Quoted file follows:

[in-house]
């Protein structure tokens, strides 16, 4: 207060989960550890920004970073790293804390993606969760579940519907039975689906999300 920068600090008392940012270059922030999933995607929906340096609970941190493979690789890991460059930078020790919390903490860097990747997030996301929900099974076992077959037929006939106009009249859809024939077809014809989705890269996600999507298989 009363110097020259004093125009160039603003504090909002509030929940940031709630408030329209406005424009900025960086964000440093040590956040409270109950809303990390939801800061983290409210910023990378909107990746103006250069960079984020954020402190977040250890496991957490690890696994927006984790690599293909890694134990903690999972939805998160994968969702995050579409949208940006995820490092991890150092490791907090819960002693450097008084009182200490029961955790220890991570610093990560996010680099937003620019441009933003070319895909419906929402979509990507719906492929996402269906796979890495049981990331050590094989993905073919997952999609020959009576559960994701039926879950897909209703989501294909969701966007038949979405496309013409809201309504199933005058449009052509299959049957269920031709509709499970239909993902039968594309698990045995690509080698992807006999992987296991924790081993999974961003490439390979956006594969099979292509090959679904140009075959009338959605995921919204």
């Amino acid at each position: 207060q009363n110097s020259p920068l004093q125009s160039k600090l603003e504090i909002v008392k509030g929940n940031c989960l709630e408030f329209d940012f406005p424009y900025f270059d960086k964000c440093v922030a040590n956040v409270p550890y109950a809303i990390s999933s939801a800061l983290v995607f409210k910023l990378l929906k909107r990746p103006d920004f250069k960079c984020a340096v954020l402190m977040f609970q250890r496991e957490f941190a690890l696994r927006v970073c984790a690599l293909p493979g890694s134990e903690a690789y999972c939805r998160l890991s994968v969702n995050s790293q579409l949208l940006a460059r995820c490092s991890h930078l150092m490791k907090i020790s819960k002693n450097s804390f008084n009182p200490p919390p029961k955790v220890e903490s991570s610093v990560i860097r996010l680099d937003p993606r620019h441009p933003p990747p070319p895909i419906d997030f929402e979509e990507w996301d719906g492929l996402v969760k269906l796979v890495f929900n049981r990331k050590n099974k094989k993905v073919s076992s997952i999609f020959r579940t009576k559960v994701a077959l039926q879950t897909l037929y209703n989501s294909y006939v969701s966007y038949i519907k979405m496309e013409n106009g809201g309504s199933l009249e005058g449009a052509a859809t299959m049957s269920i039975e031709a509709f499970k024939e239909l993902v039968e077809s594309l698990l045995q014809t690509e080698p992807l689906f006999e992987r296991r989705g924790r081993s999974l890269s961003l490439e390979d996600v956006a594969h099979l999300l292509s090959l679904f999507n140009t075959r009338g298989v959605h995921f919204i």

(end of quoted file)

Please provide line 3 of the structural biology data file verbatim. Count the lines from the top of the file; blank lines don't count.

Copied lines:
């Amino acid at each position: 207060q009363n110097s020259p920068l004093q125009s160039k600090l603003e504090i909002v008392k509030g929940n940031c989960l709630e408030f329209d940012f406005p424009y900025f270059d960086k964000c440093v922030a040590n956040v409270p550890y109950a809303i990390s999933s939801a800061l983290v995607f409210k910023l990378l929906k909107r990746p103006d920004f250069k960079c984020a340096v954020l402190m977040f609970q250890r496991e957490f941190a690890l696994r927006v970073c984790a690599l293909p493979g890694s134990e903690a690789y999972c939805r998160l890991s994968v969702n995050s790293q579409l949208l940006a460059r995820c490092s991890h930078l150092m490791k907090i020790s819960k002693n450097s804390f008084n009182p200490p919390p029961k955790v220890e903490s991570s610093v990560i860097r996010l680099d937003p993606r620019h441009p933003p990747p070319p895909i419906d997030f929402e979509e990507w996301d719906g492929l996402v969760k269906l796979v890495f929900n049981r990331k050590n099974k094989k993905v073919s076992s997952i999609f020959r579940t009576k559960v994701a077959l039926q879950t897909l037929y209703n989501s294909y006939v969701s966007y038949i519907k979405m496309e013409n106009g809201g309504s199933l009249e005058g449009a052509a859809t299959m049957s269920i039975e031709a509709f499970k024939e239909l993902v039968e077809s594309l698990l045995q014809t690509e080698p992807l689906f006999e992987r296991r989705g924790r081993s999974l890269s961003l490439e390979d996600v956006a594969h099979l999300l292509s090959l679904f999507n140009t075959r009338g298989v959605h995921f919204i």